A patch of dirt to start a haven
Posted at 2:45pm Sunday 10 Sep, 2017 | By Cayla-Fay Saunders firstname.lastname@example.org
Heidi Moller and house cat Whizz. Photo: Bruce Barnard.
They've got the animals, the people, willing sponsors, the will and the way.
The only thing they're missing is the land.
High Hopes Haven Rehabilitation and Educational Centre is a not-for-profit organisation where abused and abandoned animals can come for recovery and rehabilitation in a safe, secure and loving environment.
The haven takes abused animals, rehabilitates and finds forever loving homes for them. Those animals that have the nature and characteristics for helping others join the HHH Trust Animal-Assisted Therapy Programme to help rehabilitate abused children and people with PTSD and other stress-related issues.
But High Hopes Haven can't start helping until it finds a patch of earth to call its own.
The centre is the dream of Bay local Heidi Moller who has a long history in both animal and human care.
“I had veterinary experience for 11-and-a-half years. I knew from when I was a teenager what I wanted to do. So basically it's been 30 years in the making, this idea that I've had, and I knew I needed experience and the knowledge to be able to make this work, not to rush into something without the experience and the knowledge.”
She's been a veterinary receptionist, vet nurse, animal photographer, a manager at Cheetah Outreach in South Africa, a paramedic in South Africa, an equine manager, and now she works as the practice manager at Skinspots in Tauranga.
But Heidi says that will all change once she gets High Hopes Haven off the ground – or rather, on the ground.
She's on the lookout for a prime piece of land to start her haven. She's got just about everything else she needs except the patch.
Trustee John O'Brien says two hectares are needed for the facility itself. “There are a lot of people that are prepared to and want to donate, but we don't want to look at that or start talking to anyone for sponsorship until we have a piece of dirt.”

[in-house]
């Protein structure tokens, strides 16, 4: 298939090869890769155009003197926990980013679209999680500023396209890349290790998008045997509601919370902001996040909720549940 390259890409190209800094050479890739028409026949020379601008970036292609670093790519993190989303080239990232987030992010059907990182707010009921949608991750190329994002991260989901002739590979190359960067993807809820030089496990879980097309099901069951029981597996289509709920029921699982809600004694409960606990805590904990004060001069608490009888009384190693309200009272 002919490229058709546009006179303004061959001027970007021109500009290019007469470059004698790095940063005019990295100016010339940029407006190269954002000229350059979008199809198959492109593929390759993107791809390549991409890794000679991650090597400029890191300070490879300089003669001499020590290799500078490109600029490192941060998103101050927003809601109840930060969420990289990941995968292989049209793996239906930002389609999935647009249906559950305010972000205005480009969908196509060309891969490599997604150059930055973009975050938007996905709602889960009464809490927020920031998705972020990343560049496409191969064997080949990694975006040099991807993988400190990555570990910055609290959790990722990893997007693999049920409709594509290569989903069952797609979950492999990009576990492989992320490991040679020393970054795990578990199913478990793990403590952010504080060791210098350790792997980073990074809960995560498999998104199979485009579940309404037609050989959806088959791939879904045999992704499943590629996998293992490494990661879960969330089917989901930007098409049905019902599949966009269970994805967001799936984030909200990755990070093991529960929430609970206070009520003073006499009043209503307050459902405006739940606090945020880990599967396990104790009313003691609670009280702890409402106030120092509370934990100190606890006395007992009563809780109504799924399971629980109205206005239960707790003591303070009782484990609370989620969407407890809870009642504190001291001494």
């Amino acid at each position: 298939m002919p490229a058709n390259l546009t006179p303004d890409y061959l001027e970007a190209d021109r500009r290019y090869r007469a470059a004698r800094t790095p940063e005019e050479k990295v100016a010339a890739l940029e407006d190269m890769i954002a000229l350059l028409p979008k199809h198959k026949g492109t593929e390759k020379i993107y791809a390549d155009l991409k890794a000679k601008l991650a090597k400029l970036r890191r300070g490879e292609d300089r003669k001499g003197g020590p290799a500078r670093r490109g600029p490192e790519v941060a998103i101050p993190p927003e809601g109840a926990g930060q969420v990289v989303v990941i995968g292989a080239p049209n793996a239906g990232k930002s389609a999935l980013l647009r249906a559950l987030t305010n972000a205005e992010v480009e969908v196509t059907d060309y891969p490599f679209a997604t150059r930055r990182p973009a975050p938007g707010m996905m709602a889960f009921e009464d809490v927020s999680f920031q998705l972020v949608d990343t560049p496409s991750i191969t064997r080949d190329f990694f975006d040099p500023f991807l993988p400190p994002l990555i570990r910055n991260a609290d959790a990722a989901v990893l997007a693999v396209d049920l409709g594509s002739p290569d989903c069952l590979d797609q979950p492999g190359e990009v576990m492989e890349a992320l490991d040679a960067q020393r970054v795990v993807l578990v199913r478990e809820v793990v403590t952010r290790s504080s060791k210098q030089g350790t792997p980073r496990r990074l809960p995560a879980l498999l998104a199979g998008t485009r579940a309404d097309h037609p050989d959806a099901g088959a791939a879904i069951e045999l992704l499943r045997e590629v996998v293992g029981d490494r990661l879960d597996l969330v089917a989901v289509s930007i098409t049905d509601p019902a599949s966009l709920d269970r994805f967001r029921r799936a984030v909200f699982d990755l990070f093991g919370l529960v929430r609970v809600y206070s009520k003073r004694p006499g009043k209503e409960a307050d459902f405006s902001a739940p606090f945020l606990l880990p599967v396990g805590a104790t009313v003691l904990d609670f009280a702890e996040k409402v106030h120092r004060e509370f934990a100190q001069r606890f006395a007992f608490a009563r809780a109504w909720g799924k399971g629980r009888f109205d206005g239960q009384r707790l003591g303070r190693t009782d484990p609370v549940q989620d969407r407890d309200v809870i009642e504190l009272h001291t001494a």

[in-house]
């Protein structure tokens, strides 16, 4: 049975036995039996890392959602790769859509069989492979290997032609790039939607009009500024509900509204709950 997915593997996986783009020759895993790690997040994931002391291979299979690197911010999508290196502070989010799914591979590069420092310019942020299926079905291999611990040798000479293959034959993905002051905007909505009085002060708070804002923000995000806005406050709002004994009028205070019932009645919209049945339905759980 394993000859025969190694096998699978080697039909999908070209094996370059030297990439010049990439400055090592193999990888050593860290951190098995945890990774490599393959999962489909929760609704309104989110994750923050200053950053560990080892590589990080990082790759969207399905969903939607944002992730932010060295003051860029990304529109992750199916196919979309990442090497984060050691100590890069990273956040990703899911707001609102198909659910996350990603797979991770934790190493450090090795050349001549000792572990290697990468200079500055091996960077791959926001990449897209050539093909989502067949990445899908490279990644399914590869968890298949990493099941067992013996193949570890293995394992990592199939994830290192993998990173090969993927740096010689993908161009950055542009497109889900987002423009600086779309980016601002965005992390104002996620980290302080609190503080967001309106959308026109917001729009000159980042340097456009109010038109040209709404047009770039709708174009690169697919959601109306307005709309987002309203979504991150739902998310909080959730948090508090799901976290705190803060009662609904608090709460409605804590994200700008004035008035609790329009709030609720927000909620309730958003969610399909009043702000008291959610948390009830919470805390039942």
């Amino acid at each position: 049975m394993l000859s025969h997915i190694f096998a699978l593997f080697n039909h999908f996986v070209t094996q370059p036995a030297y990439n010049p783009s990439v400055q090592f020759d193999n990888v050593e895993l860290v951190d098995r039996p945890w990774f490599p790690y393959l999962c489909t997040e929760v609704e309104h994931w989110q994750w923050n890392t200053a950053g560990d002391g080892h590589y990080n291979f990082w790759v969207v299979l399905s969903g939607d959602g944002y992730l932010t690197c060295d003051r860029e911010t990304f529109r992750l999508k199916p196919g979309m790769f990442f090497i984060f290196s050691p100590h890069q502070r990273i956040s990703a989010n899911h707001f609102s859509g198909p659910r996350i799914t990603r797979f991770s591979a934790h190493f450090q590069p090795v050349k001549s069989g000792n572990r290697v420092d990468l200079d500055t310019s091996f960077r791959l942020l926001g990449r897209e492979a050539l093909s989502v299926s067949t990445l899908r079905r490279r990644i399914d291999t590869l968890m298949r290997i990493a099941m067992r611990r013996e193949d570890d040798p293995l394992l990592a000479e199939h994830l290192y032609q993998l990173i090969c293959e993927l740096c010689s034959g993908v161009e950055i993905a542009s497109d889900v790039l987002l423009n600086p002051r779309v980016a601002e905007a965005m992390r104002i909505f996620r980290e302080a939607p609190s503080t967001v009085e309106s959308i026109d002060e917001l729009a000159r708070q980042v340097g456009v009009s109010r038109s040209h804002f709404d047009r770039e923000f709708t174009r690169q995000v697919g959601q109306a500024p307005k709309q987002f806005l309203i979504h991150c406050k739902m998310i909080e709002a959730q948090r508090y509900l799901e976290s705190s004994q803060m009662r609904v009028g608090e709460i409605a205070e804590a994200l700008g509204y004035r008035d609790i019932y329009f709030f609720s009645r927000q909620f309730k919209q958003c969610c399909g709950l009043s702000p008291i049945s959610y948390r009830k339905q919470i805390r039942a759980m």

“Even a short-term or a low-cost lease to begin with would be good. Or six months rent-free and then go into it because we can't get sponsors until we get some land. Once we have got the land we can go to council and get resource consent and that sort of thing.”
The plan is to have animals of all types at High Hopes Haven – from cats and dogs to horses and birds.
And the programme isn't just restricted to helping abused children – John says it can benefit a range of people from different walks of life.
“Rest homes can bring a party of residents to see the animals as well. Most of those villages don't allow animals, or if they do there's only very few, but we'd be able to provide an opportunity to be with horses, dogs, cats – whatever it's going to be – rather than having to take them off to a zoo.
“Children who are in cancer wards could benefit too; we can take some animals down there or they can be brought to us.
“That's where we see the connection,” says John. “Not just the abused animals, but the abused animals working with adults and children who could benefit.”
“That's our vision,” says Heidi, “the abused animals working with people – whether they're disabled, abused, whatever.”
Heidi says they're stuck in a bit of a catch-22; they can't get sponsorship approval without land, but they can't purchase land without sponsorship approval. The first step, says Heidi, is finding appropriate potential land space.
If you have a piece of land, know of any that might be suitable, or can help in any way contact Heidi on 021 078 2279.
For more information visit www.hhhtrust.nz